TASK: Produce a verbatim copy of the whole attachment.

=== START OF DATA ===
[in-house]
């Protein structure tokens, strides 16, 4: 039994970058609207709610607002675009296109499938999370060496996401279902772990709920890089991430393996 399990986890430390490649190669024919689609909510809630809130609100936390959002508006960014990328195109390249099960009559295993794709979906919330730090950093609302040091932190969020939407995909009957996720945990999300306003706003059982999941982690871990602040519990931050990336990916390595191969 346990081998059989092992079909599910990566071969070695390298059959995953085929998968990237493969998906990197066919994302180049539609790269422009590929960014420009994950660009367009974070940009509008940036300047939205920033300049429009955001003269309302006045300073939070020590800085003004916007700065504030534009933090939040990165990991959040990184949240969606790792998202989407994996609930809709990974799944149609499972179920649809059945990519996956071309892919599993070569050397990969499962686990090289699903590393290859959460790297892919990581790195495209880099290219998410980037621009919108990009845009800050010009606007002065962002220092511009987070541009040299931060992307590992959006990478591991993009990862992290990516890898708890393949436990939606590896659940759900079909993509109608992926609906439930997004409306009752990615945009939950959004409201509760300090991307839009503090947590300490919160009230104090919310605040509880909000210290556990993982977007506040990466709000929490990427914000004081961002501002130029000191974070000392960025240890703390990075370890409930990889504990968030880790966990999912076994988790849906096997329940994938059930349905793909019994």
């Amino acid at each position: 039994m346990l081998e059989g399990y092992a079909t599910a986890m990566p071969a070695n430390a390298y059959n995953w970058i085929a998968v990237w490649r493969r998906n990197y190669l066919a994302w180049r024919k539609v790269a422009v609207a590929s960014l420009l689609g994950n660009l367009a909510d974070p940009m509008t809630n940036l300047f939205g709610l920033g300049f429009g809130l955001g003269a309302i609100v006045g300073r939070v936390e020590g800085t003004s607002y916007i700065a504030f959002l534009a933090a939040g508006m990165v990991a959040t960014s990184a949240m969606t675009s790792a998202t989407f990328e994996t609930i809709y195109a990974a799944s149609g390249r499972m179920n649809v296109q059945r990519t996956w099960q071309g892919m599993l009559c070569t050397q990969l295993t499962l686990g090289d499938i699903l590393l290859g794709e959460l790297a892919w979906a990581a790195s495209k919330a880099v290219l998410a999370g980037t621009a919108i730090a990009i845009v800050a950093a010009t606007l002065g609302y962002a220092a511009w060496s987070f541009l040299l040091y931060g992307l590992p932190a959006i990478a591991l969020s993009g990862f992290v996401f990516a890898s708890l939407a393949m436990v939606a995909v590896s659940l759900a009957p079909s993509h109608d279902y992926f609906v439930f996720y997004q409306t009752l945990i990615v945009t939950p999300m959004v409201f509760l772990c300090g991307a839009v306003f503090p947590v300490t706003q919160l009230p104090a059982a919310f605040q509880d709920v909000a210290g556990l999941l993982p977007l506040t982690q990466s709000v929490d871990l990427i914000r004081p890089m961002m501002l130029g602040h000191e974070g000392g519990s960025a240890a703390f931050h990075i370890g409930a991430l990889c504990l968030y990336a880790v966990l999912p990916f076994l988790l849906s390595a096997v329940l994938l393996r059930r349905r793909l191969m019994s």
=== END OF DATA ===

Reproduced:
[in-house]
């Protein structure tokens, strides 16, 4: 039994970058609207709610607002675009296109499938999370060496996401279902772990709920890089991430393996 399990986890430390490649190669024919689609909510809630809130609100936390959002508006960014990328195109390249099960009559295993794709979906919330730090950093609302040091932190969020939407995909009957996720945990999300306003706003059982999941982690871990602040519990931050990336990916390595191969 346990081998059989092992079909599910990566071969070695390298059959995953085929998968990237493969998906990197066919994302180049539609790269422009590929960014420009994950660009367009974070940009509008940036300047939205920033300049429009955001003269309302006045300073939070020590800085003004916007700065504030534009933090939040990165990991959040990184949240969606790792998202989407994996609930809709990974799944149609499972179920649809059945990519996956071309892919599993070569050397990969499962686990090289699903590393290859959460790297892919990581790195495209880099290219998410980037621009919108990009845009800050010009606007002065962002220092511009987070541009040299931060992307590992959006990478591991993009990862992290990516890898708890393949436990939606590896659940759900079909993509109608992926609906439930997004409306009752990615945009939950959004409201509760300090991307839009503090947590300490919160009230104090919310605040509880909000210290556990993982977007506040990466709000929490990427914000004081961002501002130029000191974070000392960025240890703390990075370890409930990889504990968030880790966990999912076994988790849906096997329940994938059930349905793909019994």
């Amino acid at each position: 039994m346990l081998e059989g399990y092992a079909t599910a986890m990566p071969a070695n430390a390298y059959n995953w970058i085929a998968v990237w490649r493969r998906n990197y190669l066919a994302w180049r024919k539609v790269a422009v609207a590929s960014l420009l689609g994950n660009l367009a909510d974070p940009m509008t809630n940036l300047f939205g709610l920033g300049f429009g809130l955001g003269a309302i609100v006045g300073r939070v936390e020590g800085t003004s607002y916007i700065a504030f959002l534009a933090a939040g508006m990165v990991a959040t960014s990184a949240m969606t675009s790792a998202t989407f990328e994996t609930i809709y195109a990974a799944s149609g390249r499972m179920n649809v296109q059945r990519t996956w099960q071309g892919m599993l009559c070569t050397q990969l295993t499962l686990g090289d499938i699903l590393l290859g794709e959460l790297a892919w979906a990581a790195s495209k919330a880099v290219l998410a999370g980037t621009a919108i730090a990009i845009v800050a950093a010009t606007l002065g609302y962002a220092a511009w060496s987070f541009l040299l040091y931060g992307l590992p932190a959006i990478a591991l969020s993009g990862f992290v996401f990516a890898s708890l939407a393949m436990v939606a995909v590896s659940l759900a009957p079909s993509h109608d279902y992926f609906v439930f996720y997004q409306t009752l945990i990615v945009t939950p999300m959004v409201f509760l772990c300090g991307a839009v306003f503090p947590v300490t706003q919160l009230p104090a059982a919310f605040q509880d709920v909000a210290g556990l999941l993982p977007l506040t982690q990466s709000v929490d871990l990427i914000r004081p890089m961002m501002l130029g602040h000191e974070g000392g519990s960025a240890a703390f931050h990075i370890g409930a991430l990889c504990l968030y990336a880790v966990l999912p990916f076994l988790l849906s390595a096997v329940l994938l393996r059930r349905r793909l191969m019994s």